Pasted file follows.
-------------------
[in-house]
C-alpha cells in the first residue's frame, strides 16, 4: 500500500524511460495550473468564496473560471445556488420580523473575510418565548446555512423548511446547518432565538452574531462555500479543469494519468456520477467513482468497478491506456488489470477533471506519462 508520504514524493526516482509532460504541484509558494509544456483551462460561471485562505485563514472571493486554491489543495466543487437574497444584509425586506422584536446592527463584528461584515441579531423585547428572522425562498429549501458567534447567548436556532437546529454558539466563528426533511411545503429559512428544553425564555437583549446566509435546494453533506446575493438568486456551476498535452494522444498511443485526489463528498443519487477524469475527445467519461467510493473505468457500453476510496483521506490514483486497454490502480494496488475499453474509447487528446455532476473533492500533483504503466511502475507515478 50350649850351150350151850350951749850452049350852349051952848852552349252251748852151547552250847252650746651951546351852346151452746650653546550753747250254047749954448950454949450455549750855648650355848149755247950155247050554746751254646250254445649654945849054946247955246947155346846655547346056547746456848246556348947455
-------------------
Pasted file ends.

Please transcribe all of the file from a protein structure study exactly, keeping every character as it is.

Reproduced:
[in-house]
C-alpha cells in the first residue's frame, strides 16, 4: 500500500524511460495550473468564496473560471445556488420580523473575510418565548446555512423548511446547518432565538452574531462555500479543469494519468456520477467513482468497478491506456488489470477533471506519462 508520504514524493526516482509532460504541484509558494509544456483551462460561471485562505485563514472571493486554491489543495466543487437574497444584509425586506422584536446592527463584528461584515441579531423585547428572522425562498429549501458567534447567548436556532437546529454558539466563528426533511411545503429559512428544553425564555437583549446566509435546494453533506446575493438568486456551476498535452494522444498511443485526489463528498443519487477524469475527445467519461467510493473505468457500453476510496483521506490514483486497454490502480494496488475499453474509447487528446455532476473533492500533483504503466511502475507515478 50350649850351150350151850350951749850452049350852349051952848852552349252251748852151547552250847252650746651951546351852346151452746650653546550753747250254047749954448950454949450455549750855648650355848149755247950155247050554746751254646250254445649654945849054946247955246947155346846655547346056547746456848246556348947455